Thick With Conviction - A Poetry Journal
thick with conviction a poetry journal
 10 Questions with...Paul Hostovsky


Paul Hostovsky's poems have won a Pushcart Prize, the Muriel Craft Bailey Award from the Comstock Review, and chapbook contests from Grayson Books, Riverstone Press, and the Frank Cat Press. His first full-length collection, Bending the Notes, is available from Main Street Rag. Visit his website at:


1. What or who gives you inspiration or perspiration?

The world gives me inspiration. Trying to get the world into the poem gives me perspiration. Trying to get the poem back out into the world also gives me perspiration.

2. Have you always wanted to write, or did you have a secret desire for something else, like spelunking?

Iíve always loved the words the most, the names of things. Iíve always thought they were the most interesting things in the Universe, which is the one Verse, the one great Poem--hence the name. Take spelunking, for example. I would rather say spelunking than go spelunking, any day.

3. Do awards and accolades make you swoon? Have there been any that youíre particularly swoon-y about that youíve gotten?

One of my poems was recently selected for inclusion in The Pushcart Prize XXXIII. That blew me away. And it seems to blow others away. But itís all so subjective. I think the highest place a poem can aspire to is the refrigerator. If someone likes your poem well enough to put it up on their refrigerator, well, thatís the ultimate publication, in my book.

4. When youíre not leaving your poetic footprint, what else in the world makes you warm and fuzzy?

I make my living as a sign language interpreter. I started learning ASL more than 25 years ago, and I still think itís the most beautiful incredible airborne linguistic phenomenon Iíve ever had the pleasure of witnessing. When I happen to spy two deaf people signing in publicóon the train, say, or in a restaurantóI still get that little catch in my throat, that sweet little gasp that you sometimes feel in the presence of gorgeous music, famous people, and angels.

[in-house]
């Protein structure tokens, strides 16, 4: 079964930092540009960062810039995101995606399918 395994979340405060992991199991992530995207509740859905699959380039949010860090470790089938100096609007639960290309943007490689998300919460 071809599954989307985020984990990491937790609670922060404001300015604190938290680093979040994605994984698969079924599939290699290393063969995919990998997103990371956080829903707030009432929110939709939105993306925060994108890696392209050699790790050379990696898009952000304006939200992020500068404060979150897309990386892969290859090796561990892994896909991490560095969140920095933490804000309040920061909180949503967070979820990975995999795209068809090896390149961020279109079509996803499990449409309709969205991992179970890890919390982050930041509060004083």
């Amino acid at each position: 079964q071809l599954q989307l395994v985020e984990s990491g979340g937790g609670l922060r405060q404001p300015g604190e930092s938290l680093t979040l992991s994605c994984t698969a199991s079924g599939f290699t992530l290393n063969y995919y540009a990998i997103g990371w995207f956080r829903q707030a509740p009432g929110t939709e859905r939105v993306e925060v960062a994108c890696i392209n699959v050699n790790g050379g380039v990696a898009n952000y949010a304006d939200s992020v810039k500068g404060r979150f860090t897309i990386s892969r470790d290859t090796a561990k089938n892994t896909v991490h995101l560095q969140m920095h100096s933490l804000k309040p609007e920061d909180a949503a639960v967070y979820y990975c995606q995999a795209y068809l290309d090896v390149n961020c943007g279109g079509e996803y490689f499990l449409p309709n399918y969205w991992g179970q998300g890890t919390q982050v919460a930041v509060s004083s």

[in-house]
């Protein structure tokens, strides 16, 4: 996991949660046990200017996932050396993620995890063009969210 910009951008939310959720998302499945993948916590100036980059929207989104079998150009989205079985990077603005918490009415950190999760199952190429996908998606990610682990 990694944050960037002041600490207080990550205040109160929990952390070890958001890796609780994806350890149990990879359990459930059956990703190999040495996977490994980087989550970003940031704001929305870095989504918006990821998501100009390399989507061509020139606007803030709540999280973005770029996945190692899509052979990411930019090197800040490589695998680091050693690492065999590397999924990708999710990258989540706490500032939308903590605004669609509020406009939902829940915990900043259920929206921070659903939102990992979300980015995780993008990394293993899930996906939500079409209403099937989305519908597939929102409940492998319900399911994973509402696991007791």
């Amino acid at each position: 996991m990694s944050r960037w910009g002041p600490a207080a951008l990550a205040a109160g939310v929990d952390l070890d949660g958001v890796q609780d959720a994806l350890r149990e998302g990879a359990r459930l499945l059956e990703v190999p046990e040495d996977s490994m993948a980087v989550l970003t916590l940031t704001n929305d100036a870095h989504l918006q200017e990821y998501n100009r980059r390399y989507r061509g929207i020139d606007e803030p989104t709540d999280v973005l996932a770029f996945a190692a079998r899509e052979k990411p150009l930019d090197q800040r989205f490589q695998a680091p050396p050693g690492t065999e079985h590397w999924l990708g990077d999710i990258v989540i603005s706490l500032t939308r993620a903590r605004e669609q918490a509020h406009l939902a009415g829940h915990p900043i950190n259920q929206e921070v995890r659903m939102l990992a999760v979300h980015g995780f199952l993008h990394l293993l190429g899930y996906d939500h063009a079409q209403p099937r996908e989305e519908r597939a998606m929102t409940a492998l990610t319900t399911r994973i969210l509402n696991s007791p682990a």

5. Give me names. Who are the best new poets, in your opinion?

I donít know nothing from best. I only know what I like, and what I donít like, and what I like best, and I love certain poems by Tony Hoagland, Mark Halliday, Stephen Dunn, Marie Howe, Thomas Lux, Jeffrey Harrison, Jane Hirshfield, Billy Collins, Dean Young, David Wagoner, Mark Doty, and one or two hundred others.

6. Best of the Net or Pushcart? Which matters more and why?

They both donít matter. They are both beside the point, the way that beauty is beside the point, even though we canít stop looking.

7. Then and now. What poem made you start writing and what poem do you absolutely love right this very moment?

ďHow to Eat a PoemĒ by Eve Merriam is the poem that made me start writing poems. Mrs. Cunningham put it up in big letters on the bulletin board in 5th grade. Before that, I didnít know you could eat a poem. Once I discovered you could, I never stopped, and I never looked back. The poem I love at this moment is Cummingsí sonnet ďI like my body when it is with your/body.Ē I am in the process of memorizing it so that I can recite it to my lover while kissing this and that of her.

8. Are online poetry Ďzines a crushing blow to traditional print Ďzines, or are they the meat and potatoes of the poetry world now? Also, which do you prefer?

I think we who love poetry are like those who love the rain. Weíre in the minority. I mean most people hate rain. And sometimes it isnít raining exactly, but kind of spitting, or misting, or sleeting, or the smell of the rain before the rain, which isnít the rain itself, exactly. So I donít think we should concern ourselves about poetryís thin audience, online and in print. I mean itís not about the meat and potatoes. Itís about the rain. If more people loved the rain, those who love the rain wouldnít love it any more, would they? Itís kind of like that with poetry. Not exactly. But kind of.

9. Where do you see yourself and your poems in 5 years?

Together. Living together, not married, but still full of passion and movement and invention, rolling around together outside in the grass, underneath the big trees, not far from our discarded shoes.

10. What are the ingredients for a tasty poem?

There are a lot of very smart people out there writing a lot of very smart poems that donít taste good. A tasty poem, by definition, tastes good. Like Eve Merriam says, ďDonít be polite, bite in.Ē Everyoneís tastes are different, of course. For me, I like humor, though I like a good tear-jerker too, and if you can do both in the same poem, I will love you forever. I like access, accessible poemsóI donít like having to eat the bread with the bag still on. I smoked a lot of pot and played a lot of Frisbee during my formative years, you see, so I like poems that are intoxicatingly interesting and have lift.







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